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During my 4th year as an undergraduate student in statistics, I took a Big Data class where we had to compete in a Kaggle competition.

This competition was about imputing missing values in a times series weather data set, acquired from 76 different weather stations in the United Kingdom. The data set consisted of 1,880,892 rows and 11 columns. In total, there were 2,074,873 missing values where we only had to make predictions for 29,000 of them. The final score was evaluated by calculating the absolute mean error. Our approaches for missing data imputations included linear interpolation, random forests, and linear regressions. In the end, however, the crucial part for this module was to figure out for which NA values we needed to use linear interpolation, and which ones we needed to predict with modeling.

# Data Preparation

```# reading in training set

# create new column with row number
# important for looking up missing values
# in the training set that are in the test set
dplyr::mutate(ID = dplyr::row_number()) %>%

# some values have abnormally large values. Hence,
# we decided that we are going to impute NA for outliers
dplyr::mutate_at(vars(WINDDIR, WINDSPEED, TEMPERATURE, DEWPOINT, PRESSURE),
.funs = ~ base::ifelse((. > 4 | . < -4), NA, .)
)

# reading in testing set

## # A tibble: 6 × 12
##     USAF  YEAR MONTH DAY   HOUR  MINUTE WINDDIR WINDSPEED TEMPERATURE DEWPOINT
##    <dbl> <dbl> <chr> <chr> <chr> <chr>    <dbl>     <dbl>       <dbl>    <dbl>
## 1 992700  2008 01    00    00    00      NA        0.0555       0.441    0.874
## 2 992700  2008 01    00    00    00      -0.246   NA            0.441    0.760
## 3 992700  2008 01    00    00    00      -0.246   -0.0529      NA        0.760
## 4 992700  2008 01    00    00    00      -0.246    0.597        0.305   NA
## 5 992700  2008 01    00    00    00      -0.142    0.489        0.305    0.532
## 6 992700  2008 01    00    00    00      -0.142    1.14         0.168    0.418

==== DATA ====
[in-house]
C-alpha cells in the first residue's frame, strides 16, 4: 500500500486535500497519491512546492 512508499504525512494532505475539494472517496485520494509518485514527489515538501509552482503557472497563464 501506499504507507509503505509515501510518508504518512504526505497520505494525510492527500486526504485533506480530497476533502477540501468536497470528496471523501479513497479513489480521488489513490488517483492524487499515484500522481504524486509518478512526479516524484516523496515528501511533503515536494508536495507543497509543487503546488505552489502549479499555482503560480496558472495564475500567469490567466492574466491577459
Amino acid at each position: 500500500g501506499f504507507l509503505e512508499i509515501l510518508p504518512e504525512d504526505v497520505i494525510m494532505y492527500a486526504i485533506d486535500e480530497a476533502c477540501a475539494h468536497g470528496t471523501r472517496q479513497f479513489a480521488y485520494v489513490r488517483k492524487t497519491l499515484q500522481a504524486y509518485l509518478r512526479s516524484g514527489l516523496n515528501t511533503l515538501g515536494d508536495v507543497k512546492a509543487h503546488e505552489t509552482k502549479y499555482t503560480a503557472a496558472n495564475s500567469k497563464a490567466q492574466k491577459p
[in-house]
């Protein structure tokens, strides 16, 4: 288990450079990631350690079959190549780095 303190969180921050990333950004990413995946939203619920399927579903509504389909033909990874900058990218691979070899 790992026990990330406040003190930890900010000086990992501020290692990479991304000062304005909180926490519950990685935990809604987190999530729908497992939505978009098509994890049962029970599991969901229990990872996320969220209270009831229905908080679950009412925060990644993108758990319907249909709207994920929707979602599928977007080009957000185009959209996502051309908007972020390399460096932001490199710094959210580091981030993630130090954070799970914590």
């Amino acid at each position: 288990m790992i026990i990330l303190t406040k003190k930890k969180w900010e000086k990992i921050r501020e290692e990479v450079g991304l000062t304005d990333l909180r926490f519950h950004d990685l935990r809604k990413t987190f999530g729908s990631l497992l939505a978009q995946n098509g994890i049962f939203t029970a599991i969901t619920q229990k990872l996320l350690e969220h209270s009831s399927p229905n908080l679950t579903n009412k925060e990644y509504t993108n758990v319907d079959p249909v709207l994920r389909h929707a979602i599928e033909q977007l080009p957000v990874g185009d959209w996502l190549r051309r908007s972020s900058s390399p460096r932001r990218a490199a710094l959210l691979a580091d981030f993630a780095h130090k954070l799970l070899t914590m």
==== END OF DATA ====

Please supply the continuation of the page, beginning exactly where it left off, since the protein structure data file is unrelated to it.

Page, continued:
## # … with 2 more variables: PRESSURE <dbl>, ID <int>

## # A tibble: 6 × 1
##   ID
##   <chr>
## 1 374076-5
## 2 1327550-2
## 3 450121-4
## 4 1697534-3
## 5 952016-5
## 6 1772604-1```

In the code above, we are replacing all outliers with NA values.

```# interpolation beats any model for small gaps of NA values
# therefore, we are imputing values by interpolation for a gap of 3 or smaller
train %>%
dplyr::mutate_at(vars(WINDDIR, WINDSPEED, TEMPERATURE, DEWPOINT, PRESSURE),
.funs = ~ imputeTS::na_interpolation(., maxgap = 5)
) -> train

## # A tibble: 6 × 12
##     USAF  YEAR MONTH DAY   HOUR  MINUTE WINDDIR WINDSPEED TEMPERATURE DEWPOINT
##    <dbl> <dbl> <chr> <chr> <chr> <chr>    <dbl>     <dbl>       <dbl>    <dbl>
## 1 992700  2008 01    00    00    00      -0.246   0.0555        0.441    0.874
## 2 992700  2008 01    00    00    00      -0.246   0.00131       0.441    0.760
## 3 992700  2008 01    00    00    00      -0.246  -0.0529        0.373    0.760
## 4 992700  2008 01    00    00    00      -0.246   0.597         0.305    0.646
## 5 992700  2008 01    00    00    00      -0.142   0.489         0.305    0.532
## 6 992700  2008 01    00    00    00      -0.142   1.14          0.168    0.418
## # … with 2 more variables: PRESSURE <dbl>, ID <int>```

Next, we are doing linear interpolation when there are no more than 5 consecutive NA values.

# Building the Test Set

```test %>%
tidyr::separate(col = ID, into = c("row", "col"), sep = "-") %>%
dplyr::mutate_all(.funs = as.numeric) %>%
dplyr::mutate(column = dplyr::case_when(
col == 1 ~ "WINDDIR",
col == 2 ~ "WINDSPEED",
col == 3 ~ "TEMPERATURE",
col == 4 ~ "DEWPOINT",
col == 5 ~ "PRESSURE"
)) -> to_be_predicted

to_be_predicted %>%
dplyr::mutate(value = NA) -> to_be_predicted

## # A tibble: 6 × 4
##       row   col column      value
##     <dbl> <dbl> <chr>       <lgl>
## 1  374076     5 PRESSURE    NA
## 2 1327550     2 WINDSPEED   NA
## 3  450121     4 DEWPOINT    NA
## 4 1697534     3 TEMPERATURE NA
## 5  952016     5 PRESSURE    NA
## 6 1772604     1 WINDDIR     NA```

We separated the ID column into two columns and also added the actual column name to the data set.

Now we will be filling up the `to_b_predicted` data frame with the linear interpolated values from previously. We are using a for loop where we are going over every row of thee `to_be_predicted` data frame and then use the row and column values to get the values from the `train` data set.

```# fill out missing values in df to_be_predicted
# by the interpolated values in the training data set
for (i in 1:nrow(to_be_predicted)) {
to_be_predicted\$value[i] <- train[to_be_predicted\$row[i], to_be_predicted\$column[i]] %>%
dplyr::pull()
}

## # A tibble: 6 × 4
##       row   col column       value
##     <dbl> <dbl> <chr>        <dbl>
## 1  374076     5 PRESSURE     0.293
## 2 1327550     2 WINDSPEED   -0.775
## 3  450121     4 DEWPOINT     1.16
## 4 1697534     3 TEMPERATURE  0.168
## 5  952016     5 PRESSURE     0.466
## 6 1772604     1 WINDDIR     -1.69

# missing values left
sum(is.na(to_be_predicted\$value))

##  3461```

After getting the linear interpolated values in the test data set, we still have 3461 values we need to fill.

```# breakdown of missing values
to_be_predicted %>%
dplyr::filter(is.na(value)) %>%
dplyr::pull(column) %>%
table()

## .
##    DEWPOINT    PRESSURE TEMPERATURE     WINDDIR   WINDSPEED
##         517         692         868         595         789```